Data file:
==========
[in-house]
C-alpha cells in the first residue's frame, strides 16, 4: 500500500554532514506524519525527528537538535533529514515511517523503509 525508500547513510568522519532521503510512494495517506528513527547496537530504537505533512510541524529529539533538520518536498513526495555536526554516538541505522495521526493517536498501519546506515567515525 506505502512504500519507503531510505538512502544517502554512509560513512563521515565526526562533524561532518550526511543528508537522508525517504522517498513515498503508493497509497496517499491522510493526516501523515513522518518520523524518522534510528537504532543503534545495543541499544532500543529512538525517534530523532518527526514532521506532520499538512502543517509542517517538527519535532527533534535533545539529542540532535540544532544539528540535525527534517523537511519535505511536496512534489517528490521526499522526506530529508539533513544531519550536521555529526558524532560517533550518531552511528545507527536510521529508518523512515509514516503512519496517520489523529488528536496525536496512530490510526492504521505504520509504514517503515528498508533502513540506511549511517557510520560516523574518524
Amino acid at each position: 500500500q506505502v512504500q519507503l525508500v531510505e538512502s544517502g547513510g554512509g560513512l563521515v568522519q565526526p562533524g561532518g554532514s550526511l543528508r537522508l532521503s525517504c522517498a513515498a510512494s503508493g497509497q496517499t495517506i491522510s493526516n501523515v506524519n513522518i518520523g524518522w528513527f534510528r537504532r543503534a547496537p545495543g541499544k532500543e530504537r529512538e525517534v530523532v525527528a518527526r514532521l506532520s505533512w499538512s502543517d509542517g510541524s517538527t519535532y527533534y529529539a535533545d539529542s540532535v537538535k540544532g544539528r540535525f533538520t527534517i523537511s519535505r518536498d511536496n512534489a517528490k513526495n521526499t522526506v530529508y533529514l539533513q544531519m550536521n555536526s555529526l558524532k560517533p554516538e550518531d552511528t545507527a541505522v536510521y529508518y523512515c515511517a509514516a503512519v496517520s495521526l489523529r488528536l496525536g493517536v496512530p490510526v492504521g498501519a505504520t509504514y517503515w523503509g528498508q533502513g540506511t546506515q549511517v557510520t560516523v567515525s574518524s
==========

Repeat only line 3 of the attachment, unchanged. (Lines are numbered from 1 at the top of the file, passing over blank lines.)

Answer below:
Amino acid at each position: 500500500q506505502v512504500q519507503l525508500v531510505e538512502s544517502g547513510g554512509g560513512l563521515v568522519q565526526p562533524g561532518g554532514s550526511l543528508r537522508l532521503s525517504c522517498a513515498a510512494s503508493g497509497q496517499t495517506i491522510s493526516n501523515v506524519n513522518i518520523g524518522w528513527f534510528r537504532r543503534a547496537p545495543g541499544k532500543e530504537r529512538e525517534v530523532v525527528a518527526r514532521l506532520s505533512w499538512s502543517d509542517g510541524s517538527t519535532y527533534y529529539a535533545d539529542s540532535v537538535k540544532g544539528r540535525f533538520t527534517i523537511s519535505r518536498d511536496n512534489a517528490k513526495n521526499t522526506v530529508y533529514l539533513q544531519m550536521n555536526s555529526l558524532k560517533p554516538e550518531d552511528t545507527a541505522v536510521y529508518y523512515c515511517a509514516a503512519v496517520s495521526l489523529r488528536l496525536g493517536v496512530p490510526v492504521g498501519a505504520t509504514y517503515w523503509g528498508q533502513g540506511t546506515q549511517v557510520t560516523v567515525s574518524s